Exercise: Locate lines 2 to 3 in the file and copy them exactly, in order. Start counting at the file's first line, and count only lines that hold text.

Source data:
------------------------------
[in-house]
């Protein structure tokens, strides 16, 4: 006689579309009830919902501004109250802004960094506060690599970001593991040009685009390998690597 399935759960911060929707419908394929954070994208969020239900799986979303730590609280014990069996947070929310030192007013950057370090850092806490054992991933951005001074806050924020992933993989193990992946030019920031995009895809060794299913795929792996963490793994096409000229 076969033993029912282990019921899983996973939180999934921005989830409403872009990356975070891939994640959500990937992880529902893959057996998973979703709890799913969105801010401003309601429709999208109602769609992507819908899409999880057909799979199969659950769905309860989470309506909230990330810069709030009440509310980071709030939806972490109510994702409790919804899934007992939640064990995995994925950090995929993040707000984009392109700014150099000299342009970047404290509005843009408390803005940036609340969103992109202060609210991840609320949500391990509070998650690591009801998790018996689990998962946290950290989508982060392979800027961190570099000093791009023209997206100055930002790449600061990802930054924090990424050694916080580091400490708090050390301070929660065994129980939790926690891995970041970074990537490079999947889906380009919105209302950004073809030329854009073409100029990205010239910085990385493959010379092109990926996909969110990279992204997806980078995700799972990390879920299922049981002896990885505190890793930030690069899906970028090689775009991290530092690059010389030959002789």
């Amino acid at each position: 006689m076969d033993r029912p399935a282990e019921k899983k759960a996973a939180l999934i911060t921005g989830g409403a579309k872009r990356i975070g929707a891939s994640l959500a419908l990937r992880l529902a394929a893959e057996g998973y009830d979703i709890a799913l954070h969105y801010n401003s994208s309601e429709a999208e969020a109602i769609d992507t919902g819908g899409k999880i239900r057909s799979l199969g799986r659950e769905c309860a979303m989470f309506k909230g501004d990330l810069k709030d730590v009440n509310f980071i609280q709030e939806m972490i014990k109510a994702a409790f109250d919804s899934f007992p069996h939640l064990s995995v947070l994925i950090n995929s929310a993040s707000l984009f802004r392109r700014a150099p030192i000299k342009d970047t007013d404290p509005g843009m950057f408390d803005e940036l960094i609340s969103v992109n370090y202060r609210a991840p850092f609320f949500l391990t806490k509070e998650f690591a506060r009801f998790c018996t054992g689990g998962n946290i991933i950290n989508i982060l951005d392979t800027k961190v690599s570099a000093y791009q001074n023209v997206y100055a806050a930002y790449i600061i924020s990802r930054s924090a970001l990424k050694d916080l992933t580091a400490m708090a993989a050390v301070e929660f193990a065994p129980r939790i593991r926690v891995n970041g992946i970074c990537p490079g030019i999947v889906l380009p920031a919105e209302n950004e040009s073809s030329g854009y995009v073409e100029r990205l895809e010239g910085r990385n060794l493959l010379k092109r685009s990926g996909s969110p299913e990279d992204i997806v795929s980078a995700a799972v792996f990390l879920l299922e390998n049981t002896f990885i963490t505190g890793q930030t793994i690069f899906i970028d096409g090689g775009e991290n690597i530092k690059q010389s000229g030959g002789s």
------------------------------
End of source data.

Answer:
């Protein structure tokens, strides 16, 4: 006689579309009830919902501004109250802004960094506060690599970001593991040009685009390998690597 399935759960911060929707419908394929954070994208969020239900799986979303730590609280014990069996947070929310030192007013950057370090850092806490054992991933951005001074806050924020992933993989193990992946030019920031995009895809060794299913795929792996963490793994096409000229 076969033993029912282990019921899983996973939180999934921005989830409403872009990356975070891939994640959500990937992880529902893959057996998973979703709890799913969105801010401003309601429709999208109602769609992507819908899409999880057909799979199969659950769905309860989470309506909230990330810069709030009440509310980071709030939806972490109510994702409790919804899934007992939640064990995995994925950090995929993040707000984009392109700014150099000299342009970047404290509005843009408390803005940036609340969103992109202060609210991840609320949500391990509070998650690591009801998790018996689990998962946290950290989508982060392979800027961190570099000093791009023209997206100055930002790449600061990802930054924090990424050694916080580091400490708090050390301070929660065994129980939790926690891995970041970074990537490079999947889906380009919105209302950004073809030329854009073409100029990205010239910085990385493959010379092109990926996909969110990279992204997806980078995700799972990390879920299922049981002896990885505190890793930030690069899906970028090689775009991290530092690059010389030959002789």
């Amino acid at each position: 006689m076969d033993r029912p399935a282990e019921k899983k759960a996973a939180l999934i911060t921005g989830g409403a579309k872009r990356i975070g929707a891939s994640l959500a419908l990937r992880l529902a394929a893959e057996g998973y009830d979703i709890a799913l954070h969105y801010n401003s994208s309601e429709a999208e969020a109602i769609d992507t919902g819908g899409k999880i239900r057909s799979l199969g799986r659950e769905c309860a979303m989470f309506k909230g501004d990330l810069k709030d730590v009440n509310f980071i609280q709030e939806m972490i014990k109510a994702a409790f109250d919804s899934f007992p069996h939640l064990s995995v947070l994925i950090n995929s929310a993040s707000l984009f802004r392109r700014a150099p030192i000299k342009d970047t007013d404290p509005g843009m950057f408390d803005e940036l960094i609340s969103v992109n370090y202060r609210a991840p850092f609320f949500l391990t806490k509070e998650f690591a506060r009801f998790c018996t054992g689990g998962n946290i991933i950290n989508i982060l951005d392979t800027k961190v690599s570099a000093y791009q001074n023209v997206y100055a806050a930002y790449i600061i924020s990802r930054s924090a970001l990424k050694d916080l992933t580091a400490m708090a993989a050390v301070e929660f193990a065994p129980r939790i593991r926690v891995n970041g992946i970074c990537p490079g030019i999947v889906l380009p920031a919105e209302n950004e040009s073809s030329g854009y995009v073409e100029r990205l895809e010239g910085r990385n060794l493959l010379k092109r685009s990926g996909s969110p299913e990279d992204i997806v795929s980078a995700a799972v792996f990390l879920l299922e390998n049981t002896f990885i963490t505190g890793q930030t793994i690069f899906i970028d096409g090689g775009e991290n690597i530092k690059q010389s000229g030959g002789s």